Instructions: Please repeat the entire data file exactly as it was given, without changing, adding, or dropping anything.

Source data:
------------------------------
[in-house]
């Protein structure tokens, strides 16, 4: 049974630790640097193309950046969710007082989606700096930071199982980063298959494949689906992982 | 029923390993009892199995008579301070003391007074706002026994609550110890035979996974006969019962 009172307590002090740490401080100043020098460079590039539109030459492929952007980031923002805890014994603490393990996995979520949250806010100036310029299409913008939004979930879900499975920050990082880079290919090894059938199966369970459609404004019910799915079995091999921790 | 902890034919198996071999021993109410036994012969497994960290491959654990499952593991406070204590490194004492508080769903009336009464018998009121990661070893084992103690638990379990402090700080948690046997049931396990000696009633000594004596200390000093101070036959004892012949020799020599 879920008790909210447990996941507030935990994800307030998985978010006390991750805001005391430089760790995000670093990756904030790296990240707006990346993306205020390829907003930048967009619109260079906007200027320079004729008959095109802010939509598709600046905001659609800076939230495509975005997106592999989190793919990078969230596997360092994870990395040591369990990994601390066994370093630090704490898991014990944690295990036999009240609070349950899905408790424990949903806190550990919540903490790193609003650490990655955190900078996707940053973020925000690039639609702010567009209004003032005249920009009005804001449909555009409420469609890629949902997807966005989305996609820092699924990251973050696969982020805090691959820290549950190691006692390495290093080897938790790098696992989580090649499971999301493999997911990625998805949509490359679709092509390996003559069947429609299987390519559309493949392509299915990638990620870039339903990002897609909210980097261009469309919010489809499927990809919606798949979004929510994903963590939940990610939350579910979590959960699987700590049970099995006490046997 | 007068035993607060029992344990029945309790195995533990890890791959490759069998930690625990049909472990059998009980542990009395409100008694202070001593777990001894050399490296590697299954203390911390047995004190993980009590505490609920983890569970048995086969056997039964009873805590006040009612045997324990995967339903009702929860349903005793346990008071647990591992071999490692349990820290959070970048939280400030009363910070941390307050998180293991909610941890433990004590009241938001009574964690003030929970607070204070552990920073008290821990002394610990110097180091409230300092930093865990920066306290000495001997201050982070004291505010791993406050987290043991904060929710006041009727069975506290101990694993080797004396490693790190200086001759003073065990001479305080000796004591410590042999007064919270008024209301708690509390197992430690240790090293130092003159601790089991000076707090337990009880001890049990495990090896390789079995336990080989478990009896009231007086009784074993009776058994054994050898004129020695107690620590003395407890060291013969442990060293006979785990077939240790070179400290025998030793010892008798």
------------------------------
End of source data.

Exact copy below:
[in-house]
């Protein structure tokens, strides 16, 4: 049974630790640097193309950046969710007082989606700096930071199982980063298959494949689906992982 | 029923390993009892199995008579301070003391007074706002026994609550110890035979996974006969019962 009172307590002090740490401080100043020098460079590039539109030459492929952007980031923002805890014994603490393990996995979520949250806010100036310029299409913008939004979930879900499975920050990082880079290919090894059938199966369970459609404004019910799915079995091999921790 | 902890034919198996071999021993109410036994012969497994960290491959654990499952593991406070204590490194004492508080769903009336009464018998009121990661070893084992103690638990379990402090700080948690046997049931396990000696009633000594004596200390000093101070036959004892012949020799020599 879920008790909210447990996941507030935990994800307030998985978010006390991750805001005391430089760790995000670093990756904030790296990240707006990346993306205020390829907003930048967009619109260079906007200027320079004729008959095109802010939509598709600046905001659609800076939230495509975005997106592999989190793919990078969230596997360092994870990395040591369990990994601390066994370093630090704490898991014990944690295990036999009240609070349950899905408790424990949903806190550990919540903490790193609003650490990655955190900078996707940053973020925000690039639609702010567009209004003032005249920009009005804001449909555009409420469609890629949902997807966005989305996609820092699924990251973050696969982020805090691959820290549950190691006692390495290093080897938790790098696992989580090649499971999301493999997911990625998805949509490359679709092509390996003559069947429609299987390519559309493949392509299915990638990620870039339903990002897609909210980097261009469309919010489809499927990809919606798949979004929510994903963590939940990610939350579910979590959960699987700590049970099995006490046997 | 007068035993607060029992344990029945309790195995533990890890791959490759069998930690625990049909472990059998009980542990009395409100008694202070001593777990001894050399490296590697299954203390911390047995004190993980009590505490609920983890569970048995086969056997039964009873805590006040009612045997324990995967339903009702929860349903005793346990008071647990591992071999490692349990820290959070970048939280400030009363910070941390307050998180293991909610941890433990004590009241938001009574964690003030929970607070204070552990920073008290821990002394610990110097180091409230300092930093865990920066306290000495001997201050982070004291505010791993406050987290043991904060929710006041009727069975506290101990694993080797004396490693790190200086001759003073065990001479305080000796004591410590042999007064919270008024209301708690509390197992430690240790090293130092003159601790089991000076707090337990009880001890049990495990090896390789079995336990080989478990009896009231007086009784074993009776058994054994050898004129020695107690620590003395407890060291013969442990060293006979785990077939240790070179400290025998030793010892008798």